Internal Fraud in Ordnance Survey of Northern Ireland

Ordnance Survey of Northern Ireland (the Agency) is an Executive Agency within the Department of Culture, Arts and Leisure. In August 2003, the Agency uncovered an internal fraud and a subsequent investigation found that the fraudster, Mr Norman Steenson, a supervisor within its Accounts Branch, had perpetrated the fraud over a five year period between 1998 and 2003, defrauding the Agency of £70,690.

The fraudster was formally charged by the Police with stealing cash and falsifying records. He pleaded guilty at Belfast Crown Court in January 2006, was subsequently sentenced to twelve months imprisonment, suspended for two years, and the Court ordered him to repay £30,000.

Today, John Dowdall CB, Comptroller and Auditor General (C&AG), produced a report which highlights the circumstances in which the fraud took place; the Agency’s handling of the subsequent investigation; and the actions it took to correct the failings in its control environment, to impose sanctions and to recover its losses. The report found that:

  • The fraudster committed the fraud by replacing cash received from the sale of maps, with cheques to the equivalent value, which he had earlier stolen from the incoming post. As credit controller, the fraudster was able to create fictitious credit notes to amend customer accounts to the value of the stolen cheques, thereby clearing the outstanding debt.
  • The Agency responded promptly when the fraud was recognised. It informed Internal Audit and the C&AG, engaged the police, established a Case Management Group, commissioned a number of reviews and sought restitution. The investigation that was undertaken resulted in a successful criminal prosecution.
  • The fraud persisted because of the absence of, or the non-compliance with, basic controls. These included the failure to secure segregation of duties; placing excessive responsibility and trust in a single individual; lack of basic security controls for cash and cheque receipts; and the lack of supervisory checks by senior management.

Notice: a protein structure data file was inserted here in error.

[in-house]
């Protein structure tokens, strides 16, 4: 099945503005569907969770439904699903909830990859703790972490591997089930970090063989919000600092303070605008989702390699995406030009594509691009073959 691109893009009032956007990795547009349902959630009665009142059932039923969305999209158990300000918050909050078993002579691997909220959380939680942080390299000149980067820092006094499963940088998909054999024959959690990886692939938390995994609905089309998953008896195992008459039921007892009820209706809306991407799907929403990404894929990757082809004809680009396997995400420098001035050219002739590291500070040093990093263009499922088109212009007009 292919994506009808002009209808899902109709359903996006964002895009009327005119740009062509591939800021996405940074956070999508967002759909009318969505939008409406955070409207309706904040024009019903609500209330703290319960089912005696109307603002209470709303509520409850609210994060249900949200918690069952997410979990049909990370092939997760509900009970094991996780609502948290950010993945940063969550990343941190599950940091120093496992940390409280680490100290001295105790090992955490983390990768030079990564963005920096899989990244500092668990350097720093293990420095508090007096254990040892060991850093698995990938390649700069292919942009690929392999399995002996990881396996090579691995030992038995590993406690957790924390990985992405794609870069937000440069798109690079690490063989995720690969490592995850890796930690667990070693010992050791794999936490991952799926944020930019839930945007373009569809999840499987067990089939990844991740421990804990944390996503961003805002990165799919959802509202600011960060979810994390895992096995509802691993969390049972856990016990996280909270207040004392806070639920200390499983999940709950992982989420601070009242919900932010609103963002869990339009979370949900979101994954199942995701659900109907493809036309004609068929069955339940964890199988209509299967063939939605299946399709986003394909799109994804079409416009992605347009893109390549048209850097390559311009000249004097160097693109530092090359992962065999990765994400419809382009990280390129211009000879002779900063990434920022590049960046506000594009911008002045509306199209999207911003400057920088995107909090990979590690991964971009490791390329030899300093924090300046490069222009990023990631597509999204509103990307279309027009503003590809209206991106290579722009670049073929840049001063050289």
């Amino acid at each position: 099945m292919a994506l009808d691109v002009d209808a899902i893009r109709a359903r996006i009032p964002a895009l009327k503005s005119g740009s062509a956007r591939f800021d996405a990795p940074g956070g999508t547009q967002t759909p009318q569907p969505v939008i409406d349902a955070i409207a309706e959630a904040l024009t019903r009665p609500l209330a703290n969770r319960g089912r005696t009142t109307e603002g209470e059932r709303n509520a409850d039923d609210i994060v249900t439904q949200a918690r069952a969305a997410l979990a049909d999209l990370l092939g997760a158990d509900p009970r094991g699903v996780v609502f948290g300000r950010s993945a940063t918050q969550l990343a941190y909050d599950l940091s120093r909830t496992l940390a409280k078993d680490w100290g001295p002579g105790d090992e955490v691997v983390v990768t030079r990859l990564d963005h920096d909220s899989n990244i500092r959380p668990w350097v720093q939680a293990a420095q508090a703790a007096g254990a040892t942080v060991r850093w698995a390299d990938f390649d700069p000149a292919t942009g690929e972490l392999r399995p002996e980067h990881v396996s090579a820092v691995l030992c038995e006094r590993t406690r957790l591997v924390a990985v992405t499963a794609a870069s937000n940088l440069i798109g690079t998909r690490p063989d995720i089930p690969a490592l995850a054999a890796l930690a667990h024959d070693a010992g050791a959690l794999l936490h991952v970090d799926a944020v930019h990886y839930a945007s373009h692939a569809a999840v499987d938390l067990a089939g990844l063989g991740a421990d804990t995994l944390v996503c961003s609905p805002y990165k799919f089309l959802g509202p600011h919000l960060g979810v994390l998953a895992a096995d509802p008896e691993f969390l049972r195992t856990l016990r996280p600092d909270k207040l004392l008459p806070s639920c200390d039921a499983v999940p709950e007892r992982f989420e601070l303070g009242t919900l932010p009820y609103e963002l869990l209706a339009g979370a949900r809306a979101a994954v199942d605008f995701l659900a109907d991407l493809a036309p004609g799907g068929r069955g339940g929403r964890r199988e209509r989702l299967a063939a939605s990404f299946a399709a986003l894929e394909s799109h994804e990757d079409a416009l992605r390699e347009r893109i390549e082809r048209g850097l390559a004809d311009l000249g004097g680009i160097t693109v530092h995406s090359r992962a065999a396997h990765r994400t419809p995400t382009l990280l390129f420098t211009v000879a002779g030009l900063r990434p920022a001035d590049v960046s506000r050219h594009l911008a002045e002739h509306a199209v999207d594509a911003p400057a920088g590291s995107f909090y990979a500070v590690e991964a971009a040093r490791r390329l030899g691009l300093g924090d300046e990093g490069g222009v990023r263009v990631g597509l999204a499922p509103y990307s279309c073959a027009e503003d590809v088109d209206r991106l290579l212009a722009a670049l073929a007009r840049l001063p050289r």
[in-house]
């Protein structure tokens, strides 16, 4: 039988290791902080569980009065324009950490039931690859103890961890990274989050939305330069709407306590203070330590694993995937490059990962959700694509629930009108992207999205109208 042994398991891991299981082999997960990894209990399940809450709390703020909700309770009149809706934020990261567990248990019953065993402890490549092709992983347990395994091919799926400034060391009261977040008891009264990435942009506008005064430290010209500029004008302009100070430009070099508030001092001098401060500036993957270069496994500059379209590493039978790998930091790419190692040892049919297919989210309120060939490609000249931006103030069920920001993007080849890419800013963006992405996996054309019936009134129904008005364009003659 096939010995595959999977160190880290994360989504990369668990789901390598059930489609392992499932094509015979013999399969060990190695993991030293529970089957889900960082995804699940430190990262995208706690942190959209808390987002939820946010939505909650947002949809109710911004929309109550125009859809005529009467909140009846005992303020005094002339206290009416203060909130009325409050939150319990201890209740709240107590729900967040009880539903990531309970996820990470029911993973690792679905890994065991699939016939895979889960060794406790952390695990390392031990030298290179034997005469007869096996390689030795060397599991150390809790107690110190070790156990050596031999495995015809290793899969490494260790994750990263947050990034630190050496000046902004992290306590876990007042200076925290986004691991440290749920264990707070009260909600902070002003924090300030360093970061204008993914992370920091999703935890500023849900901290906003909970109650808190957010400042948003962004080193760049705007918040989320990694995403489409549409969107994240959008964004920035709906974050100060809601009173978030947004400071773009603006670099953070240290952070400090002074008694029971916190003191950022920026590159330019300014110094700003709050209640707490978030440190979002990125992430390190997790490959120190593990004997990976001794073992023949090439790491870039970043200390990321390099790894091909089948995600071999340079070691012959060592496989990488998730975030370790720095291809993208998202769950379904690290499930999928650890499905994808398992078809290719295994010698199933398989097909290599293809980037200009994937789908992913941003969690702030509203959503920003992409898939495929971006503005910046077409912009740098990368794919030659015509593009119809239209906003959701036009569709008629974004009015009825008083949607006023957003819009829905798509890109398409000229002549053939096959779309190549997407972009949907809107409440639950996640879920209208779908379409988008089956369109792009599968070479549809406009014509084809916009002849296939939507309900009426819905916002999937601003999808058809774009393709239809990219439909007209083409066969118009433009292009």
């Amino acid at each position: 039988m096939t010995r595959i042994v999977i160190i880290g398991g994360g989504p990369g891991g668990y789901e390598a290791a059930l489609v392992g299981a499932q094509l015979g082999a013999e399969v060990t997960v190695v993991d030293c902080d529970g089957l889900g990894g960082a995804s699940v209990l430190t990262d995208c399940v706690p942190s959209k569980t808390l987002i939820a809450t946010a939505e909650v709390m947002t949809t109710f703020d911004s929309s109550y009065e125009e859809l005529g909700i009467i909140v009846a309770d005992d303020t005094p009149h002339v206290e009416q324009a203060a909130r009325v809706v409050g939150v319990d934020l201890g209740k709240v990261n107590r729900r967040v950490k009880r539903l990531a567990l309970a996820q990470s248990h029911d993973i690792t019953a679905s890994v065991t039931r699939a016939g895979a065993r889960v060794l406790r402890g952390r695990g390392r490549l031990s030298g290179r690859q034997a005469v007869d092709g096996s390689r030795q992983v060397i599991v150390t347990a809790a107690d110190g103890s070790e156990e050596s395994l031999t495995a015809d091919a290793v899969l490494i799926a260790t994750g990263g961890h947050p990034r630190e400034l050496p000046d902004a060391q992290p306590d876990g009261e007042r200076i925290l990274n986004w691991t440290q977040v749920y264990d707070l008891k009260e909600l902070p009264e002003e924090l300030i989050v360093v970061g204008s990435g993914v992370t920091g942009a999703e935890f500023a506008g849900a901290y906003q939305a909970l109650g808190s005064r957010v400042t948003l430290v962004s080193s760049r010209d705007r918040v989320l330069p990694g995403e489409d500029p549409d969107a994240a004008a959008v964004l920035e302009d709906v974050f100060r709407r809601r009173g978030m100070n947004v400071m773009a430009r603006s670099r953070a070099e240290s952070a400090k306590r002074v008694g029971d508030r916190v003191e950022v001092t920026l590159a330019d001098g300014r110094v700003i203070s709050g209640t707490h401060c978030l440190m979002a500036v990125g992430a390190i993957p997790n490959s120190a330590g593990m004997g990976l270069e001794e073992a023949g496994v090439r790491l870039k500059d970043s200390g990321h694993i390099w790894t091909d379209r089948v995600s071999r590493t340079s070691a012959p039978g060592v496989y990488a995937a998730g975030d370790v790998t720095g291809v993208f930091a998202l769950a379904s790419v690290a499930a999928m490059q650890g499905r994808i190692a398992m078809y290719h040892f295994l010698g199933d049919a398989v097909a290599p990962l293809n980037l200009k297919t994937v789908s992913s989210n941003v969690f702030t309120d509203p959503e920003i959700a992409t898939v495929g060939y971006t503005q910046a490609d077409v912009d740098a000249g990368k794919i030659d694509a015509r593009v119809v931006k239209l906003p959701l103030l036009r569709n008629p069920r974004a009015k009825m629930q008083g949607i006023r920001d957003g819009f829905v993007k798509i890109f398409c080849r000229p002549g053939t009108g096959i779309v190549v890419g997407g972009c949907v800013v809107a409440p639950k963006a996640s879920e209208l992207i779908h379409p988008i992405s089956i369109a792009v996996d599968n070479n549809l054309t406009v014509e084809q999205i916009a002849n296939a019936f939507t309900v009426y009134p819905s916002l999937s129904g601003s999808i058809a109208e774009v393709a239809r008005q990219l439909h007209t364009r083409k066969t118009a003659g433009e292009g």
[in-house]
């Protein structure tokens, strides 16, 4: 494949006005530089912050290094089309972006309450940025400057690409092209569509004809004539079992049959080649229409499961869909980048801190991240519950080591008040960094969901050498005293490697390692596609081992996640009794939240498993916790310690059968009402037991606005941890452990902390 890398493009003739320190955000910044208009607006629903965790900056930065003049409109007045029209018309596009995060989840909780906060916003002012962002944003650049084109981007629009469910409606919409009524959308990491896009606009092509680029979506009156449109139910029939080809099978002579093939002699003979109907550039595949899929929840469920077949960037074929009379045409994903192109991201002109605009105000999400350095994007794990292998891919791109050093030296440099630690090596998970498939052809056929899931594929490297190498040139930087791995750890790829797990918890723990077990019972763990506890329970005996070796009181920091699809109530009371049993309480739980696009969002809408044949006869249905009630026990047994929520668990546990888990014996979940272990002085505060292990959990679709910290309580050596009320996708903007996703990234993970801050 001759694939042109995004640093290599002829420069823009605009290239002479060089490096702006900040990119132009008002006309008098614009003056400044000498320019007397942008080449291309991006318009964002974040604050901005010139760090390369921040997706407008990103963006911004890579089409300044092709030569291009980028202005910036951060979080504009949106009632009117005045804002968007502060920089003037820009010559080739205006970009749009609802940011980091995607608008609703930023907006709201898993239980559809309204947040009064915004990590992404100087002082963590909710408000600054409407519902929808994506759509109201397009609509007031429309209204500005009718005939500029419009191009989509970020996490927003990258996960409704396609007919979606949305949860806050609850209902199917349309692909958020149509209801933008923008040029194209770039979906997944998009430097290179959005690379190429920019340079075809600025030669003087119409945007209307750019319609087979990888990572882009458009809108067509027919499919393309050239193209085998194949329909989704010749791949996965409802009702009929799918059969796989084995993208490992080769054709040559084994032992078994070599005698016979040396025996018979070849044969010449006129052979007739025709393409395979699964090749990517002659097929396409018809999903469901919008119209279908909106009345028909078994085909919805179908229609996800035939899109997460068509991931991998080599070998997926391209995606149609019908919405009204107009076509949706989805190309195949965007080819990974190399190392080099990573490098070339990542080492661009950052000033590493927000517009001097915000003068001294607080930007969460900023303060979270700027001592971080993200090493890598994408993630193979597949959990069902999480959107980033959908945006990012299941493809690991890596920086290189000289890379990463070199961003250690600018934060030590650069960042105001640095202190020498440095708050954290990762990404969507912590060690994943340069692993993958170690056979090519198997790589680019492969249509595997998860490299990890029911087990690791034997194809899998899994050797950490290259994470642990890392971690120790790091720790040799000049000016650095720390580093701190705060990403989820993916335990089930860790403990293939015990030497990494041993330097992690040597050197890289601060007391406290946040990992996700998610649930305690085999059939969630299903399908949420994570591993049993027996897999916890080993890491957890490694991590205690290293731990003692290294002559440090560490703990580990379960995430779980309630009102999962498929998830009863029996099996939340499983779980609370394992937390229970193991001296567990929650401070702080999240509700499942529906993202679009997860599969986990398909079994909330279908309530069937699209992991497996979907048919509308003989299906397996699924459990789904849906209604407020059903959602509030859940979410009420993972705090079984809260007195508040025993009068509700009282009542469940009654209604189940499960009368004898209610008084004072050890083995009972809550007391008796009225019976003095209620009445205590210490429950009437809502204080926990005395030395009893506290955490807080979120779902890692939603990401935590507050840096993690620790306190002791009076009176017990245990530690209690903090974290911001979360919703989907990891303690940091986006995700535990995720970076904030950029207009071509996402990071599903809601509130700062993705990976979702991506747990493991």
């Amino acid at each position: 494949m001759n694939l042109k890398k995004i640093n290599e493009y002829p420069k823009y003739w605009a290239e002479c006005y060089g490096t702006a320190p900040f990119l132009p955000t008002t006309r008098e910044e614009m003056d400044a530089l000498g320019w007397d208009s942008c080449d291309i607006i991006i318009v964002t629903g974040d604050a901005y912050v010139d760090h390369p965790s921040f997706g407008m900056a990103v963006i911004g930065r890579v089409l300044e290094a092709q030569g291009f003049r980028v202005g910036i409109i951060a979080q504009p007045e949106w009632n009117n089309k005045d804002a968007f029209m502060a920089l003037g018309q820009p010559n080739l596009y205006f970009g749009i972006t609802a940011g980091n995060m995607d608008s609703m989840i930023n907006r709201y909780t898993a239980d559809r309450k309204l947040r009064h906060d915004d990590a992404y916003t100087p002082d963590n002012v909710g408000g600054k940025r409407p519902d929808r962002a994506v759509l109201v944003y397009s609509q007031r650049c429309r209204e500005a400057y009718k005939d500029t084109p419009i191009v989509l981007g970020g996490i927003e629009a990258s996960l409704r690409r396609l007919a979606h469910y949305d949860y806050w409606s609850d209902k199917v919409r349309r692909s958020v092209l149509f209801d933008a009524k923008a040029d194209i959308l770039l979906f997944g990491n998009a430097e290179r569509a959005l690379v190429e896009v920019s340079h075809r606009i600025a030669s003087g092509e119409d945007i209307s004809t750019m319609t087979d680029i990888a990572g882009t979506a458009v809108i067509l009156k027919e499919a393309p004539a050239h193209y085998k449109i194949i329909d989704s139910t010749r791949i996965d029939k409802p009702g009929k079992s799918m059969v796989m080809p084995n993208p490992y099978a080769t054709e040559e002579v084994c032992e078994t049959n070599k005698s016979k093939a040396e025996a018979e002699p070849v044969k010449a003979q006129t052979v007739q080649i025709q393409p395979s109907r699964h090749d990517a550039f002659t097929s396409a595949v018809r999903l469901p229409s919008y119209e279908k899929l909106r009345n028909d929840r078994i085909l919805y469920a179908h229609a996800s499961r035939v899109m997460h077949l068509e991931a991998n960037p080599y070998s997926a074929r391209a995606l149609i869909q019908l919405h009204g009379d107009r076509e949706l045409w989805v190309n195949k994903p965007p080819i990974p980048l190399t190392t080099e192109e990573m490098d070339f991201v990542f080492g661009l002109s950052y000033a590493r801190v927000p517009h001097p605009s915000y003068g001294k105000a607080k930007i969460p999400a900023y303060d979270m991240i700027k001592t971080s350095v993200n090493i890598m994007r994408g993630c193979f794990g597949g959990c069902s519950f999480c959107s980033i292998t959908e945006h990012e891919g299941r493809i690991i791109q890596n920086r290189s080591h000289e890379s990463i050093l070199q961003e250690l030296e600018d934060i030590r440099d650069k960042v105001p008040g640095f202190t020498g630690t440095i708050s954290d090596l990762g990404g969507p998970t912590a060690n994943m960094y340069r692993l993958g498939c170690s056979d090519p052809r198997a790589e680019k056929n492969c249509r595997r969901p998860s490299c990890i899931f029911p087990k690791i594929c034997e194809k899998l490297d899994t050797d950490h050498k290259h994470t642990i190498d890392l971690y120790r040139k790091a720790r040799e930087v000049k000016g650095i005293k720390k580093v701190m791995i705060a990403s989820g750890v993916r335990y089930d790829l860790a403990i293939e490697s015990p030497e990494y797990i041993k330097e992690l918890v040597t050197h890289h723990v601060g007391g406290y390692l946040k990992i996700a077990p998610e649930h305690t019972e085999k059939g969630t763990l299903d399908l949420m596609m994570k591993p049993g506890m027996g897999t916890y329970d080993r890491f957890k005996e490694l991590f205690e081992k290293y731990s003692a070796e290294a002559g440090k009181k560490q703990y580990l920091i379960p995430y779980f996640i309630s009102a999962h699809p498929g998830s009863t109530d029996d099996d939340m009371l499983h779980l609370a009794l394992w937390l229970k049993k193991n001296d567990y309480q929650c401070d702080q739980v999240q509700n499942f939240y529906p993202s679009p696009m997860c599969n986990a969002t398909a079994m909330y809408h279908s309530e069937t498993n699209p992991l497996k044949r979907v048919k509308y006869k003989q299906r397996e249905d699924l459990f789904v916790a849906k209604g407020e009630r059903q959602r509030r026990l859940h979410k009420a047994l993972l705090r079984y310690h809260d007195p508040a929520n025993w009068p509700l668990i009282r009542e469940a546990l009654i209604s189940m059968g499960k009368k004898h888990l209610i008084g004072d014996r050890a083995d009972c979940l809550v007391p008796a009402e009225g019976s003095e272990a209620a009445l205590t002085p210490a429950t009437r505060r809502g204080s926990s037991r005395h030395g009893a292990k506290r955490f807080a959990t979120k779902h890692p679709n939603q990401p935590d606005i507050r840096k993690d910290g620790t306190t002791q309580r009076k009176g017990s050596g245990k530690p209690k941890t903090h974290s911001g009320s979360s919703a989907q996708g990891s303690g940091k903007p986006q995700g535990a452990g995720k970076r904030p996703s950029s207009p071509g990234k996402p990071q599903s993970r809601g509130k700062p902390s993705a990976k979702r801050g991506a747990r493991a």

• The lack of compliance with, or the absence of, system controls was particularly surprising given that there had been a previous fraud within the Agency’s Map Shop office in 1991. The Audit Office would have expected the Agency to have been particularly vigilant and to have operated a more robust control environment in all its cash-handling functions.
  • Management oversight was clearly not operating to the extent it should have been, with too much reliance on the integrity and honesty of the fraudster, and less supervision than may have been expected. This may have given the fraudster the confidence to continue with his activities over a prolonged period. Following discovery of the fraud, the Agency commissioned an internal investigation to identify what, if any, internal disciplinary action was appropriate. As a result of this, the Agency took appropriate internal disciplinary action, and a member of staff received a written reprimand for failing to properly supervise the fraudster.
  • The fraudster did not promise to make voluntary restitution of the stolen monies. However, the sentencing Judge directed that he should pay £30,000 compensation to the Agency within 12 months. No payment has yet been made. The Agency has initiated civil action to recover the balance of £40,690.
  • There were a number of fraud indicators over the life of the fraud that should have been recognised by management in the Agency, particularly those who had a financial management background. The Audit Office considered that had the full range of anti-fraud measures been in place and the indicators acted on appropriately and expeditiously, this fraud could have been prevented or, at least, identified much earlier during its five-year life.
  • The Department assured the Audit Office that the Agency has reviewed and tightened its procedures, since the fraud was discovered, including acting upon the findings of the investigations, in order to ensure that such an event cannot occur again.